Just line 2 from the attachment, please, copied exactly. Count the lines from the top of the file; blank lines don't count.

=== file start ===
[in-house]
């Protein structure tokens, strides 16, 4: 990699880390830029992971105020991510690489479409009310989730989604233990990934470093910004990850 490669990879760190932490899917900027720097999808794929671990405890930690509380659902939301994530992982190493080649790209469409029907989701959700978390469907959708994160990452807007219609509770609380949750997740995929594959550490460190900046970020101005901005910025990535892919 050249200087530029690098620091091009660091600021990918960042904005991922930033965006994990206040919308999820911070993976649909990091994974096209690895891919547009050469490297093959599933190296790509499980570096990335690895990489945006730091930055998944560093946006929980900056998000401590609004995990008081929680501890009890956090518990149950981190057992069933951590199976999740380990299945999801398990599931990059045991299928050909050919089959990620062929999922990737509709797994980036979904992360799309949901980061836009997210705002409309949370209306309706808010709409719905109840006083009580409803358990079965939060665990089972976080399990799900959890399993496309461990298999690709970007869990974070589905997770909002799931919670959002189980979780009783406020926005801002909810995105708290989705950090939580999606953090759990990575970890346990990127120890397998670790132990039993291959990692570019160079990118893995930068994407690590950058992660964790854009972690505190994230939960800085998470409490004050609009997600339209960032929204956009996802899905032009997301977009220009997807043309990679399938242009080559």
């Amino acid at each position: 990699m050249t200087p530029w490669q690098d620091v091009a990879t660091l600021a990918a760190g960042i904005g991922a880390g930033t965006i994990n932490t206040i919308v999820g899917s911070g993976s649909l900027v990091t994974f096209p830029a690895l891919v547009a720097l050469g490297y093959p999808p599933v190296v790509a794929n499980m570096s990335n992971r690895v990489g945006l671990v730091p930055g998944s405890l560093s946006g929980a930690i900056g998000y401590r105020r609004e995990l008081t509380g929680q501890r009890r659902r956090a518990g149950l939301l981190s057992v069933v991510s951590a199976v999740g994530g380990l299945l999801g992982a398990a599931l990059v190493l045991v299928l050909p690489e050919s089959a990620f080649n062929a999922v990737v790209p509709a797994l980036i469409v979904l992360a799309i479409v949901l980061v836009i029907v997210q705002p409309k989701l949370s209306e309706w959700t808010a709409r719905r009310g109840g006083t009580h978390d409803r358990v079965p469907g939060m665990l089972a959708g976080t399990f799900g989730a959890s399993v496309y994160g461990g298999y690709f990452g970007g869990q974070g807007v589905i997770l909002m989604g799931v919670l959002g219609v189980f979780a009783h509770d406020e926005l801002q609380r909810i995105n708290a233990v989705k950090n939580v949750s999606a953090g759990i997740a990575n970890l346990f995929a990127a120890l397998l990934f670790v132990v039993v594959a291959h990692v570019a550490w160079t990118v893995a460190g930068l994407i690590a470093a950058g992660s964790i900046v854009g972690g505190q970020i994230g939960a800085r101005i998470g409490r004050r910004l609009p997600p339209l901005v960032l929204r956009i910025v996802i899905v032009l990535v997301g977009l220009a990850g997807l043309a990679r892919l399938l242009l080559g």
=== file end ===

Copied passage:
């Protein structure tokens, strides 16, 4: 990699880390830029992971105020991510690489479409009310989730989604233990990934470093910004990850 490669990879760190932490899917900027720097999808794929671990405890930690509380659902939301994530992982190493080649790209469409029907989701959700978390469907959708994160990452807007219609509770609380949750997740995929594959550490460190900046970020101005901005910025990535892919 050249200087530029690098620091091009660091600021990918960042904005991922930033965006994990206040919308999820911070993976649909990091994974096209690895891919547009050469490297093959599933190296790509499980570096990335690895990489945006730091930055998944560093946006929980900056998000401590609004995990008081929680501890009890956090518990149950981190057992069933951590199976999740380990299945999801398990599931990059045991299928050909050919089959990620062929999922990737509709797994980036979904992360799309949901980061836009997210705002409309949370209306309706808010709409719905109840006083009580409803358990079965939060665990089972976080399990799900959890399993496309461990298999690709970007869990974070589905997770909002799931919670959002189980979780009783406020926005801002909810995105708290989705950090939580999606953090759990990575970890346990990127120890397998670790132990039993291959990692570019160079990118893995930068994407690590950058992660964790854009972690505190994230939960800085998470409490004050609009997600339209960032929204956009996802899905032009997301977009220009997807043309990679399938242009080559």